Employers have something to cheer about with the passage of the Defend Trade Secrets Act of 2016! The Act provides several new tools to legally protect companies’ trade secrets and obtain relief when trade secrets have been stolen. Among other things, the law opens the door for suits in federal court for damages or injunctive relief, and, in certain cases, allows for ex parte seizure orders for companies fearful of the propagation or dissemination of trade secrets. Here are some highlights of the new law and implications for employers:

The Defend Trade Secrets Act of 2016 (DTSA) is modeled largely on existing state laws preventing the misappropriation of trade secrets. Like most state laws, the DTSA includes as a “trade secret” all forms and types of financial, business, scientific, technical, economic, or engineering information, including patterns, plans, compilations, program devices, formulas, designs, prototypes, methods, techniques, processes, procedures, programs, or codes, whether tangible or intangible, and regardless whether or how stored, compiled, or memorialized physically, electronically, graphically, photographically, or in writing. To be considered a trade secret, the owner of the information must take reasonable measures to keep the information secret, and the information must derive independent economic value from not being generally known and not being readily ascertainable through proper means. The DTSA also defines “misappropriation” similarly to state law definitions. Finally, the DTSA provides remedies similar to those found in various state law trade secret provisions—including injunctive relief, actual damages, exemplary damages for willful and malicious misappropriation, and attorneys’ fees.

The DTSA, though, is different from state trade secret laws in several important respects.

First, the DTSA provides a federal private right of action for trade secret misappropriation claims. In order to get into federal court based on the statute’s provision of federal question jurisdiction (as opposed to diversity jurisdiction), the products or services as issue must be used in or intended for use in interstate or foreign commerce. This is likely not a difficult test for most companies seeking to protect their trade secrets. What this means in practice is that a company now has the option of suing a competitor or former employee in federal court, even when the competitor and/or former employee are in the same state as the plaintiff company. The DTSA’s passage has the potential of creating a single, unified body of trade secret law that businesses and practitioners can rely upon, instead of having to navigate potentially disparate state laws. The DTSA does not preempt existing state laws, though, so suing in state court would still be an option.

Second, the DTSA allows for a court’s ex parte civil seizure of property necessary to prevent the propagation or dissemination of trade secrets. In “extraordinary circumstances,” a concerned company can petition a federal court to order the seizure by federal marshals, without notice to the defendant, of “property necessary to prevent the propagation or dissemination” of the stolen trade secrets. This protection goes well beyond what a court typically is willing to order under existing state laws. To obtain such an order, the applicant must provide security sufficient to cover damages for wrongful or excessive seizure, and after seizure, the court must hold a “seizure hearing” where the plaintiff must show the order was necessary. Victims of wrongful seizure may be entitled to damages and attorneys’ fees.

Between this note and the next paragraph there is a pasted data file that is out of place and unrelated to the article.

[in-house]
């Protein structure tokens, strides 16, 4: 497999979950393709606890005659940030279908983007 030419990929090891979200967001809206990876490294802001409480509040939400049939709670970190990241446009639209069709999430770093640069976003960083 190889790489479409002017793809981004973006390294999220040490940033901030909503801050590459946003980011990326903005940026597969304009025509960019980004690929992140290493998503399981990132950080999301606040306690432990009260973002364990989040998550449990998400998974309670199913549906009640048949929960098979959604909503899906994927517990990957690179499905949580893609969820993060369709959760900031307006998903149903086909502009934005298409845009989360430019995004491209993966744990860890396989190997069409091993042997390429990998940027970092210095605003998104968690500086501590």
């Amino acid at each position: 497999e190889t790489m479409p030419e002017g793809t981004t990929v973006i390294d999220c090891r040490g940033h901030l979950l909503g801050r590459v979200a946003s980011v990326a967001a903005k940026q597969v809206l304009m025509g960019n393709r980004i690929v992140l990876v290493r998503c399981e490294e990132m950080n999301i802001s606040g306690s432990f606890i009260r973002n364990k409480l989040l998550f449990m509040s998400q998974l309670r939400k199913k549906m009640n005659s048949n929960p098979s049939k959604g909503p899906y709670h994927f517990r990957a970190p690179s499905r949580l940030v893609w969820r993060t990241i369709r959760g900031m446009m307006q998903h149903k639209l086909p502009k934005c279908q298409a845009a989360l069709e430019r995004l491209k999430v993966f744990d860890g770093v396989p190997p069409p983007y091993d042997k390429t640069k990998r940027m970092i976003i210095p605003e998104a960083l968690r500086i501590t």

Third, the DTSA’s reach potentially extends to foreign misappropriation. If the entity that misappropriated the trade secret is based in the U.S., or if some part of the misappropriation happened in the U.S., then the DTSA potentially applies (although this may be subject to some interpretation by courts after the law goes into effect).

Fourth, because the DTSA expressly provides immunity for disclosures made to the government or in a court filing – including the use of such information in whistleblower suits – employers must notify their employees, independent contractors, and consultants of these immunities in any contract or agreement that governs the use of a trade secret or other confidential information. Notification can take place through cross-reference to a standalone policy that is separately provided to the individual. The failure to comply with this notice requirement could preclude the employer from recovering exemplary damages or attorneys’ fees.

In light of DTSA’s enactment, employers should be aware both of the new tools available to protect their trade secrets, and the potential perils of new or existing employees taking competitors’ trade secrets and disclosing or using them at work, which can expose the company, not just the newly hired employee, to potential liability. Employers should consider taking the following steps:

  • Take inventory of the assets sought to be protected as trade secrets
  • Implement steps to protect those assets, including through protective onboarding and offboarding strategies, workplace policies and procedures, physical and electronic access restrictions, and third-party confidentiality agreements
  • Update offer letters and non-compete, non-disclosure, non-solicitation, confidentiality, invention and assignment, and return of property agreements, in particular to ensure proper immunity notices are included
  • Follow up with former employees after they have left employment with reminders of their confidentiality obligations
  • Require new hires to provide assurances that they do not have, and will not use, their former employers’ trade secrets

The DTSA reflects the importance of protecting trade secrets and provides helpful new strategies of safeguarding companies’ intellectual assets.